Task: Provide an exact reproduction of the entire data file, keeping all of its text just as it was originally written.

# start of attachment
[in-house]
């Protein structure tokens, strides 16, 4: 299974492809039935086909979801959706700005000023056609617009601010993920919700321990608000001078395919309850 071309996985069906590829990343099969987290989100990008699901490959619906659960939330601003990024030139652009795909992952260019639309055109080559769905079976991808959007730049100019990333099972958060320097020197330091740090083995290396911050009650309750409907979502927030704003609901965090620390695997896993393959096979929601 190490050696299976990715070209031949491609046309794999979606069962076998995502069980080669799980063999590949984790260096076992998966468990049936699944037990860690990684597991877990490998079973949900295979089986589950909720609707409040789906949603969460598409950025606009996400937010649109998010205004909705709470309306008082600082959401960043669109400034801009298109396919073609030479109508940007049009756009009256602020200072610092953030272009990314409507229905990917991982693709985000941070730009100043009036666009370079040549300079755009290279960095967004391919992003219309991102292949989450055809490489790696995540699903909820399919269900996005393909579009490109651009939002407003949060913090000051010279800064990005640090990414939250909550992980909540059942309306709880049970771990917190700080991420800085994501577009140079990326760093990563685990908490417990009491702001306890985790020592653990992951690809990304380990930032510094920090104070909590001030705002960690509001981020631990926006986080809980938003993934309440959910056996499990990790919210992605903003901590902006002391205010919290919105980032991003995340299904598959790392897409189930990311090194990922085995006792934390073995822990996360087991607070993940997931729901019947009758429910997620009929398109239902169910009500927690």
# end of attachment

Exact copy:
[in-house]
């Protein structure tokens, strides 16, 4: 299974492809039935086909979801959706700005000023056609617009601010993920919700321990608000001078395919309850 071309996985069906590829990343099969987290989100990008699901490959619906659960939330601003990024030139652009795909992952260019639309055109080559769905079976991808959007730049100019990333099972958060320097020197330091740090083995290396911050009650309750409907979502927030704003609901965090620390695997896993393959096979929601 190490050696299976990715070209031949491609046309794999979606069962076998995502069980080669799980063999590949984790260096076992998966468990049936699944037990860690990684597991877990490998079973949900295979089986589950909720609707409040789906949603969460598409950025606009996400937010649109998010205004909705709470309306008082600082959401960043669109400034801009298109396919073609030479109508940007049009756009009256602020200072610092953030272009990314409507229905990917991982693709985000941070730009100043009036666009370079040549300079755009290279960095967004391919992003219309991102292949989450055809490489790696995540699903909820399919269900996005393909579009490109651009939002407003949060913090000051010279800064990005640090990414939250909550992980909540059942309306709880049970771990917190700080991420800085994501577009140079990326760093990563685990908490417990009491702001306890985790020592653990992951690809990304380990930032510094920090104070909590001030705002960690509001981020631990926006986080809980938003993934309440959910056996499990990790919210992605903003901590902006002391205010919290919105980032991003995340299904598959790392897409189930990311090194990922085995006792934390073995822990996360087991607070993940997931729901019947009758429910997620009929398109239902169910009500927690």